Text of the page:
Live within their own head
They may seem dreamy or distant to others because they spend a lot of time inside their own minds. They have a strong ability to analyze problems, identify patterns, and come up with logical explanations. They typically are so strongly driven to turn problems into logical explanations that they live much of their lives within their own heads, and may not place as much importance or value on the external world.
Like INTJs, INTPs value knowledge above all else. They approach problems and theories with enthusiasm and skepticism, ignoring existing opinions to define their own approach. They are usually extremely bright and able to be objectively critical in their analysis. They love new ideas and become very excited over abstractions and theories.
INTPs do not like to lead or control people. They’re very tolerant and flexible in most situations unless one of their firmly held beliefs has been violated or challenged, in which case they may take a very rigid stance. An INTP is likely to be very shy when it comes to meeting new people, but will be very self-confident and gregarious around people they know well.
The INTP personality type holds little value for decisions made on personal subjectivity or feelings. They strive constantly to achieve logical conclusions to problems. Because of this, they are often not in-tune with how people are feeling, and are not naturally well-equipped to meet the emotional needs of others.
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By Dr. A.J. Drenth
The INTP personality type is the most independent and philosophical of the 16 types. INTPs have a deep need for personal autonomy and independence of thought. While they may not discover their intellectual side quite as early as an INTJ might, once their auxiliary function, Extraverted Intuition (Ne), has been fully awakened, they display an insatiable appetite for ideation and theorizing. Many enjoy exploring unifying theories and metaphysical truths that explain the underlying nature of things. Toward this end, they may devour stacks of books on philosophy, religion, psychology, evolutionary theory, and the like.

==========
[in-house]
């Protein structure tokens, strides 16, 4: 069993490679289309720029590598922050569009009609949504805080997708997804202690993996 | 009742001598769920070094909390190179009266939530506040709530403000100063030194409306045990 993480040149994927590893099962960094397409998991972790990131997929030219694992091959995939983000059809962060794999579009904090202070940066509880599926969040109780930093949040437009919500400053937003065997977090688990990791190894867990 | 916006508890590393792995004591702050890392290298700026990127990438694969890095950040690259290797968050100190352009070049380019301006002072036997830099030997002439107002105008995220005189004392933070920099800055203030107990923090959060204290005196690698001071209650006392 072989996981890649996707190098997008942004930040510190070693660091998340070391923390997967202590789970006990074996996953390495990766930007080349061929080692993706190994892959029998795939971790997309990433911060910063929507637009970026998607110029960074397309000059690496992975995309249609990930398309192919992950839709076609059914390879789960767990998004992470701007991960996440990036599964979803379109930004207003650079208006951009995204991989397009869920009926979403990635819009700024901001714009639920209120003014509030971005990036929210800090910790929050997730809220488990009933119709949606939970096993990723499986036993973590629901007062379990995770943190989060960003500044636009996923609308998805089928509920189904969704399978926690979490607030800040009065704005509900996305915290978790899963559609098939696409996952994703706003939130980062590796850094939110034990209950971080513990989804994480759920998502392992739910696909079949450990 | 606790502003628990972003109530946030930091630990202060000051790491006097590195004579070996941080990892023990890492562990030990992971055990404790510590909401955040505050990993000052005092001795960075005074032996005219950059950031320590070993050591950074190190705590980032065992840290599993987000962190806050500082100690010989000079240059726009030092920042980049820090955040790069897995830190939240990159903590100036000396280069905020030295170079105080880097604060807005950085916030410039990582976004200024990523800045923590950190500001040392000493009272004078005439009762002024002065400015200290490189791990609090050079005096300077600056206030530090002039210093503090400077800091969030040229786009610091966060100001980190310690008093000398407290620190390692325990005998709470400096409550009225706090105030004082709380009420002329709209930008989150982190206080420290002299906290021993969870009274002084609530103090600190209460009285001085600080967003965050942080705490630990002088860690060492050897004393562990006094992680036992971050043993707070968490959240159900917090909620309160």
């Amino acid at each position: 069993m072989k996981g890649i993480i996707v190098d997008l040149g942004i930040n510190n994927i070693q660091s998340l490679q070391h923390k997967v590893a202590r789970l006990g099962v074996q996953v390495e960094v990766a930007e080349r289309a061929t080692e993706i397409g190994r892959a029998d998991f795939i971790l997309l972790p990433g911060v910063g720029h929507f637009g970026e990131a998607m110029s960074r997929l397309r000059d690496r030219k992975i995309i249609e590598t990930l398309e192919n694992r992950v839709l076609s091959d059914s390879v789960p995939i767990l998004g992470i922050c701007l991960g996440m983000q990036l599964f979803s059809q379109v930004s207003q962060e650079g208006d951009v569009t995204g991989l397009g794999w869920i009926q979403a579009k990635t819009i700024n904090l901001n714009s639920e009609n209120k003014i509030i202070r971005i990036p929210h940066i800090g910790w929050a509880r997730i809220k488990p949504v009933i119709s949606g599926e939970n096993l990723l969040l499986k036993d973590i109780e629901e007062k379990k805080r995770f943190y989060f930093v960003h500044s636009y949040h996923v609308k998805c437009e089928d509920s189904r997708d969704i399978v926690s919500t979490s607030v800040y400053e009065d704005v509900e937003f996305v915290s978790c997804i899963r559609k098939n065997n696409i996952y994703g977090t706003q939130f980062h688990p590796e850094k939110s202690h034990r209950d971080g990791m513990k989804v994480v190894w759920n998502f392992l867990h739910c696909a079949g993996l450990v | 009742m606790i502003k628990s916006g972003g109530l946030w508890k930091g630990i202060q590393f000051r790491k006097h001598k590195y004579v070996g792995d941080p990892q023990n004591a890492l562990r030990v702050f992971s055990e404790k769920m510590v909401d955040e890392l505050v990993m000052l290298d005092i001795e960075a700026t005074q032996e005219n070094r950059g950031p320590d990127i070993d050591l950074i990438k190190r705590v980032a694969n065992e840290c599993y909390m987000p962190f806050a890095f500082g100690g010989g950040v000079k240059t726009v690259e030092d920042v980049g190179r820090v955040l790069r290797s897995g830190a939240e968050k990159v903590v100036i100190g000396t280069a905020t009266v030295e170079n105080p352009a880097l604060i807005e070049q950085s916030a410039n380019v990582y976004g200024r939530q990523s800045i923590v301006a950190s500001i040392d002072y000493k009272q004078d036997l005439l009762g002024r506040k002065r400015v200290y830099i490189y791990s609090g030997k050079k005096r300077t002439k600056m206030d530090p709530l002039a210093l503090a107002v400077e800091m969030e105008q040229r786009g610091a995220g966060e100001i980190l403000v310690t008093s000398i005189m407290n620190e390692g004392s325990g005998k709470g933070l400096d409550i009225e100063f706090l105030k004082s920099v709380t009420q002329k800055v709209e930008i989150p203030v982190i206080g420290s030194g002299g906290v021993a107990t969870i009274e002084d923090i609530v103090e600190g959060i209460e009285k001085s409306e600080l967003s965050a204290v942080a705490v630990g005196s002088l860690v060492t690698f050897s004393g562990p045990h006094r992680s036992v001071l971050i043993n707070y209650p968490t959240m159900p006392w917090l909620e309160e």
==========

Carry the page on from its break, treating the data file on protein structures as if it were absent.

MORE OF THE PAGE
When vacationing from their philosophical investigations, the INTP, like their ENTP counterparts, can be quirky, witty, and engaging. Since INTPs extravert Intuition (Ne) and Feeling (Fe), they can have a certain charm, approachability, and congeniality about them. When discussing a topic that interests them, they can be stimulating conversationalists, as their ever active minds can easily connect one topic to another, paving the way for a multifaceted and broad-ranging dialogue. If disinterested however, such as when forced to endure protracted small talk, they will quickly zone out or find a way of redirecting the conversation. Despite appearing outwardly genuine and personable, INTPs are more interested in discussing ideas than the mundane details of people’s lives. They enjoy discovering what makes people tick—their motivations, interests, patterns, and propensities. This allows INTPs to further hone and refine their theories (Ti-Ne) of human nature (Fe).